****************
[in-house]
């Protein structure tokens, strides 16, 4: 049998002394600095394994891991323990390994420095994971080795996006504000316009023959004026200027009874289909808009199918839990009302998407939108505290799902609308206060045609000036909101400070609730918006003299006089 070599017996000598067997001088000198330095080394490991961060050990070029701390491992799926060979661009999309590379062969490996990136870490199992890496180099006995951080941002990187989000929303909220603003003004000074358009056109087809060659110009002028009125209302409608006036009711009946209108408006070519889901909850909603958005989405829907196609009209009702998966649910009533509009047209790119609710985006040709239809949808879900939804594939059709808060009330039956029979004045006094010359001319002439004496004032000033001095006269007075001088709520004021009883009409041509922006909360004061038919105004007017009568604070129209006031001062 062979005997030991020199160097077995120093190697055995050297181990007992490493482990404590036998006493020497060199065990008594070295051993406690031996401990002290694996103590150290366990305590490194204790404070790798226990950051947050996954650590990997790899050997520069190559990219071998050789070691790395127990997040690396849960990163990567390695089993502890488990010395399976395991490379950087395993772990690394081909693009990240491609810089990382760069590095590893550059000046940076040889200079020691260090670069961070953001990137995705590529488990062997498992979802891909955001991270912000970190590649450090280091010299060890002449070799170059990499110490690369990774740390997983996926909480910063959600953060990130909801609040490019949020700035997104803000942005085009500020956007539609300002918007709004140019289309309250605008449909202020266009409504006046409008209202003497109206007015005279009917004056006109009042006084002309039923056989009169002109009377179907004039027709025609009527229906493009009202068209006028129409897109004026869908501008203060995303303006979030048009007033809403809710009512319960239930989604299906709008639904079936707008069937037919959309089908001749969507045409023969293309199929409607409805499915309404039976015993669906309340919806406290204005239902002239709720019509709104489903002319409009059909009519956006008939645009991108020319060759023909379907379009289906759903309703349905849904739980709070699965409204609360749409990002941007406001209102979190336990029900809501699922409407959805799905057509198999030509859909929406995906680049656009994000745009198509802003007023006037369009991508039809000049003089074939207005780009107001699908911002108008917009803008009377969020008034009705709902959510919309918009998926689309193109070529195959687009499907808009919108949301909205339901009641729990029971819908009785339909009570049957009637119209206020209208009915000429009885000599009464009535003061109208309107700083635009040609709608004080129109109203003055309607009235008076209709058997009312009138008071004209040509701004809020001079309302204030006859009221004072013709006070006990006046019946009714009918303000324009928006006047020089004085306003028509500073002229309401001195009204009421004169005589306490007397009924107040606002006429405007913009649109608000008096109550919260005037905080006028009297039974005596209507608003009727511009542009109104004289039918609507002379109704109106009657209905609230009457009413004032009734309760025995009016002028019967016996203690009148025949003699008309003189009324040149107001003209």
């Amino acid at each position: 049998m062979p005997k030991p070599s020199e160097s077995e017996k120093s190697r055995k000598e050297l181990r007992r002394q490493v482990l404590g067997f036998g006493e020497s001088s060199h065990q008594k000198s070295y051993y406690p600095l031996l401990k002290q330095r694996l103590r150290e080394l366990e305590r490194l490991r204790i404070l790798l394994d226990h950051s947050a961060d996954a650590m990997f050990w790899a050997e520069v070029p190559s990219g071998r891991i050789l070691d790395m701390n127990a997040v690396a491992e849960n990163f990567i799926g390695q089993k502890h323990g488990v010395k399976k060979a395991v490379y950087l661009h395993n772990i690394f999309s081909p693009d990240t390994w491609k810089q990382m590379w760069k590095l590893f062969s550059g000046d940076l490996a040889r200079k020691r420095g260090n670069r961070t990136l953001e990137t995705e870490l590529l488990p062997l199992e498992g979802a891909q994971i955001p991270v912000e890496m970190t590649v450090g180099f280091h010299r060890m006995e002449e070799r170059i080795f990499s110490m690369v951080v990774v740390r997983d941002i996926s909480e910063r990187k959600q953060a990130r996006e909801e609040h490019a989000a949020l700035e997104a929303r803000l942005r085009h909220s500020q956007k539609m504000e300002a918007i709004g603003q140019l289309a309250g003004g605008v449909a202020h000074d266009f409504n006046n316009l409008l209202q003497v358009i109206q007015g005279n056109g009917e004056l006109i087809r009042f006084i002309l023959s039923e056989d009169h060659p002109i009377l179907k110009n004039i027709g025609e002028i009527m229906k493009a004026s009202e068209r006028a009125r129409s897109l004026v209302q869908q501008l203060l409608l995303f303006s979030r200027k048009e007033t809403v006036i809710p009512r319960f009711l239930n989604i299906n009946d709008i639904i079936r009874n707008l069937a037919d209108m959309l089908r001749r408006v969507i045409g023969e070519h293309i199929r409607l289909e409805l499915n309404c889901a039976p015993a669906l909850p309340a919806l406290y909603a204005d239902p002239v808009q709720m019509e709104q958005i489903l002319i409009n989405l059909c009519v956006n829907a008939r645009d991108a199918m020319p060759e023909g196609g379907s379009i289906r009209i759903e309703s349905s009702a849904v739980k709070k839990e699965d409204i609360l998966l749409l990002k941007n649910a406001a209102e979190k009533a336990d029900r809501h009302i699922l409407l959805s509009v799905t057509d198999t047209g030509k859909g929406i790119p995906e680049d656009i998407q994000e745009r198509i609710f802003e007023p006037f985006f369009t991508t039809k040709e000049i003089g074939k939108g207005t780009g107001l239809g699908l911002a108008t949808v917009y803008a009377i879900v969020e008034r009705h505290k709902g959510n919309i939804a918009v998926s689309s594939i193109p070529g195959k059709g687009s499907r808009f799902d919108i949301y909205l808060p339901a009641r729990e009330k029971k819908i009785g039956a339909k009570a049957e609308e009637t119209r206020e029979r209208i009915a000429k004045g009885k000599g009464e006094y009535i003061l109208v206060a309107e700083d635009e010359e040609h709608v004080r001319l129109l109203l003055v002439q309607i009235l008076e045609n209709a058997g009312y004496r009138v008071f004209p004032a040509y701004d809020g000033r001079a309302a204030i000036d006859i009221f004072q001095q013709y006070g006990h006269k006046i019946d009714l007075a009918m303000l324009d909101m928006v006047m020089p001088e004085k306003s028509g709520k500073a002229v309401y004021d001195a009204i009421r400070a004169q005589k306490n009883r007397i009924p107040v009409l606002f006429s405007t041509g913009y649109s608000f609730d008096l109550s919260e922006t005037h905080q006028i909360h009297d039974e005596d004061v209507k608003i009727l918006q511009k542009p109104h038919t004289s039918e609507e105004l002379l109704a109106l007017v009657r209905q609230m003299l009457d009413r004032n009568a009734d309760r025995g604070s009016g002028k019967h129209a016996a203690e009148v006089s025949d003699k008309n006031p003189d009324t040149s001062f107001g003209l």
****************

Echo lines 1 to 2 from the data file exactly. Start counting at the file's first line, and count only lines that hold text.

[in-house]
């Protein structure tokens, strides 16, 4: 049998002394600095394994891991323990390994420095994971080795996006504000316009023959004026200027009874289909808009199918839990009302998407939108505290799902609308206060045609000036909101400070609730918006003299006089 070599017996000598067997001088000198330095080394490991961060050990070029701390491992799926060979661009999309590379062969490996990136870490199992890496180099006995951080941002990187989000929303909220603003003004000074358009056109087809060659110009002028009125209302409608006036009711009946209108408006070519889901909850909603958005989405829907196609009209009702998966649910009533509009047209790119609710985006040709239809949808879900939804594939059709808060009330039956029979004045006094010359001319002439004496004032000033001095006269007075001088709520004021009883009409041509922006909360004061038919105004007017009568604070129209006031001062 062979005997030991020199160097077995120093190697055995050297181990007992490493482990404590036998006493020497060199065990008594070295051993406690031996401990002290694996103590150290366990305590490194204790404070790798226990950051947050996954650590990997790899050997520069190559990219071998050789070691790395127990997040690396849960990163990567390695089993502890488990010395399976395991490379950087395993772990690394081909693009990240491609810089990382760069590095590893550059000046940076040889200079020691260090670069961070953001990137995705590529488990062997498992979802891909955001991270912000970190590649450090280091010299060890002449070799170059990499110490690369990774740390997983996926909480910063959600953060990130909801609040490019949020700035997104803000942005085009500020956007539609300002918007709004140019289309309250605008449909202020266009409504006046409008209202003497109206007015005279009917004056006109009042006084002309039923056989009169002109009377179907004039027709025609009527229906493009009202068209006028129409897109004026869908501008203060995303303006979030048009007033809403809710009512319960239930989604299906709008639904079936707008069937037919959309089908001749969507045409023969293309199929409607409805499915309404039976015993669906309340919806406290204005239902002239709720019509709104489903002319409009059909009519956006008939645009991108020319060759023909379907379009289906759903309703349905849904739980709070699965409204609360749409990002941007406001209102979190336990029900809501699922409407959805799905057509198999030509859909929406995906680049656009994000745009198509802003007023006037369009991508039809000049003089074939207005780009107001699908911002108008917009803008009377969020008034009705709902959510919309918009998926689309193109070529195959687009499907808009919108949301909205339901009641729990029971819908009785339909009570049957009637119209206020209208009915000429009885000599009464009535003061109208309107700083635009040609709608004080129109109203003055309607009235008076209709058997009312009138008071004209040509701004809020001079309302204030006859009221004072013709006070006990006046019946009714009918303000324009928006006047020089004085306003028509500073002229309401001195009204009421004169005589306490007397009924107040606002006429405007913009649109608000008096109550919260005037905080006028009297039974005596209507608003009727511009542009109104004289039918609507002379109704109106009657209905609230009457009413004032009734309760025995009016002028019967016996203690009148025949003699008309003189009324040149107001003209």